And It’s Killing Us . . .
With the result of the last presidential election, once again America finds itself in the midst of convulsions threatening the societal ties that bind us. The cycle of national pain has escalated since Columbine and more frequent manifestations of violence, terrorism and racial as well as political discord have reverberated through our culture. How do Christians make sense of such shattering and fracturing events? History could instruct us, if we chose to listen. Let’s take a look at how former generations of believers dealt with such catastrophes.
There was a time when a natural disaster, regional calamity, or an especially heinous act would motivate church leaders to call for days of fasting and prayer. These godly leaders saw a divine message in such painful events, that God was dealing with us as a people. They perceived the message was a collective one, a call to all His people to get on their knees and repent.
That belief—that God was speaking to communities, cities, states and even the nation through painful calamities, attempting to jolt them out of normal routines and to realize that something was very wrong—called for a response. His people needed to repent of their sins and take on the sins of the nation and plead for His mercy.
Read the writings of early ministers prior to the Revolutionary War. You’ll quickly grasp how very differently they interpreted a calamity than we do. Harvard President and Boston minister Increase Mather in 1680 describes the reasons for calling for a special day of fasting and prayer when he writes, “And whereas the messengers of these churches, who have met together to enquire into the reason of the Lord’s controversy with his people, have taken notice of many provoking evils as the procuring cause of the judgments of God upon New England . . .” (Barnard, The Path of Revival, 116.) He and many others like him of his day saw a link between regional ills facing a community and divine displeasure over collective sin.
Such a perspective is entirely biblical. The idea that God uses pain to get the attention of a people or nation hearkens back to lessons we learned in Sunday school. The cycles of pain during the period of the Judges reveal how God deals with people when they turn from Him to idolatry. We see Him raise up empires and use them for His purposes but then also judge them when they become corrupt. His corrective ways with nations arise in his recorded interactions with Egypt, Assyria and Babylon, not just Israel.
However, in America we began to have a different take on national crises, one more pragmatic and less biblical, after the Revolutionary War. Our “independence” ushered in a more individualistic worldview. We don’t think much about the way God deals with countries now. We don’t see God’s hand in man’s affairs on a regional or national basis when painful events occur. Individualism has won the day, and we don’t even realize it.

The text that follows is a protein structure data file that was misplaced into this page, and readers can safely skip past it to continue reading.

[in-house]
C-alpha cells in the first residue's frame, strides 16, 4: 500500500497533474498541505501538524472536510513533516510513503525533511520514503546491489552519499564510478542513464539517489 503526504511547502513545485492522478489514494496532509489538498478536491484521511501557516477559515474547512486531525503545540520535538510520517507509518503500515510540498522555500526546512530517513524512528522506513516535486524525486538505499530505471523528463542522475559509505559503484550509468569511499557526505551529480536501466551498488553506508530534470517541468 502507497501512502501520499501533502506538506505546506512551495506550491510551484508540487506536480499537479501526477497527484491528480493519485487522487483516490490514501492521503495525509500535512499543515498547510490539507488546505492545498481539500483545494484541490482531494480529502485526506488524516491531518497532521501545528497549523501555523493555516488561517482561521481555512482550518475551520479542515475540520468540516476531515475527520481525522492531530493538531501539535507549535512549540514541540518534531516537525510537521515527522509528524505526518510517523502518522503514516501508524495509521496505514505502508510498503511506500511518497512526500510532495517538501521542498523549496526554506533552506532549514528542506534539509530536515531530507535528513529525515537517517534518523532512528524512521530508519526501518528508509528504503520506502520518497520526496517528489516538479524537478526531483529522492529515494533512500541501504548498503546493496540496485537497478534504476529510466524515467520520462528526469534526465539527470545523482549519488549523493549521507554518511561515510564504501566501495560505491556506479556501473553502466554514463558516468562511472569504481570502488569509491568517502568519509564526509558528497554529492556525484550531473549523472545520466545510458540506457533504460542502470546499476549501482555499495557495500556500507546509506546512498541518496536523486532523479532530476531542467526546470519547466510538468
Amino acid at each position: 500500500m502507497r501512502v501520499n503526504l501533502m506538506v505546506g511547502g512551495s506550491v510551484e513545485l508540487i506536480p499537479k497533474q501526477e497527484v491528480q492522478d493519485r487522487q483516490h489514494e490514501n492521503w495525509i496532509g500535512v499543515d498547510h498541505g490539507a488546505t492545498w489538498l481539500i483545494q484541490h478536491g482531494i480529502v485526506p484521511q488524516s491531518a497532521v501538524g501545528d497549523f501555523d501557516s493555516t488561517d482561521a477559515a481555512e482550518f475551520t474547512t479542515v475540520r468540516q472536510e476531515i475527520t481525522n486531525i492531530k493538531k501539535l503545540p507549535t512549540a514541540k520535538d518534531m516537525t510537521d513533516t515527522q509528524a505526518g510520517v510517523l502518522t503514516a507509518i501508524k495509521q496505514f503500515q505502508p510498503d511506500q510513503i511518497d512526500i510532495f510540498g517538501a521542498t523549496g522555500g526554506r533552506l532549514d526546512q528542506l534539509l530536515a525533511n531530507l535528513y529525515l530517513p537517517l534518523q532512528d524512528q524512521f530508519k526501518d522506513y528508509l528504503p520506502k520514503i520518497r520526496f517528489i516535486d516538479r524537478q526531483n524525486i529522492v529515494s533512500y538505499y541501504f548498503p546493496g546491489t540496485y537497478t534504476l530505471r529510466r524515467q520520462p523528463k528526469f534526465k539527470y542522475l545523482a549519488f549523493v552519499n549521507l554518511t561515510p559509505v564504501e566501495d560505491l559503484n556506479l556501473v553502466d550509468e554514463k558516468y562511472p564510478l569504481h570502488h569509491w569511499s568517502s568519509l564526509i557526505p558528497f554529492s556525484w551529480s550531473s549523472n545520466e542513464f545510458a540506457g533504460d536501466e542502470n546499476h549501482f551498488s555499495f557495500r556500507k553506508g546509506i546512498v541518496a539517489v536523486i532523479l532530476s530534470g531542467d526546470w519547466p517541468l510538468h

As a result, few contemplate our condition as a nation or as God’s people within it. Rather we carry on content, comfortable and clueless to the glaring signs of our need for grief and repentance over the state of things. The loss of such perspective deepens and intensifies God’s need to deal with us. So more and more painful events unfold, and yet we remain clueless to the fact that God may have a message in the pain which requires a response from us. If we fail to respond again, He will amp up the pain in severity and frequency once more. Such an understanding explains the increasingly divisive and destructive circumstances which our nation and the Church face.
We might think that Christians will be spared the judgment we see unfolding on our culture, but that’s unlikely. You have to wonder, why are Christians—the salt and light of any culture—caught up in the same fate as a lost nation? Augustine wrestled with that question in the days of the declining Roman Empire. He wrote in The City of God:
“They (the righteous and the unrighteous) are punished together, not because they have spent an equally corrupt life, but because the good as well as the wicked, though not equally with them, love this present life; when they ought to hold it cheap, that the wicked, being admonished and reformed by their example, might lay hold of eternal life.”
In other words, the Church suffers the same fate of a wayward nation because they get caught up in the same values, the same attempts to control their environment, and the same lack of understanding that God really is in control. In so doing, they lose their prophetic voice and fail to correct the wicked out of fear of what it might cost them to do so. And so the pain continues until we cry out for God to do something.
Many of us can recite from memory 2 Chronicles 7:14, which describes the conditions for, or process of, revival. The passage is so familiar it does not bear more than a few words to bring it to remembrance, “If my people who are called by my name . . .” What few can recite, however, is the previous verse. 2 Chronicles 7:13 describes the pain God uses to motivate us to cry out to him, ““When I shut up the heavens so that there is no rain, or command locusts to devour the land or send a plague among my people…”
What will it take for American Christians to discard complacency and exchange it for repentance? Regardless of who won this election, God’s people should grieve, not celebrate. Not until we realize our true condition and the nature of God’s loving, corporate discipline will we begin to consider that we’ve been missing the divine message in our ongoing and increasing national pain.
Rev. Mark Barnard serves as President of Blessing Point Ministries. Blessing Point works to mend the tapestry of church life. Barnard is the author of the several books including, The Path of Revival – Restoring Our Nation One Church at a Time.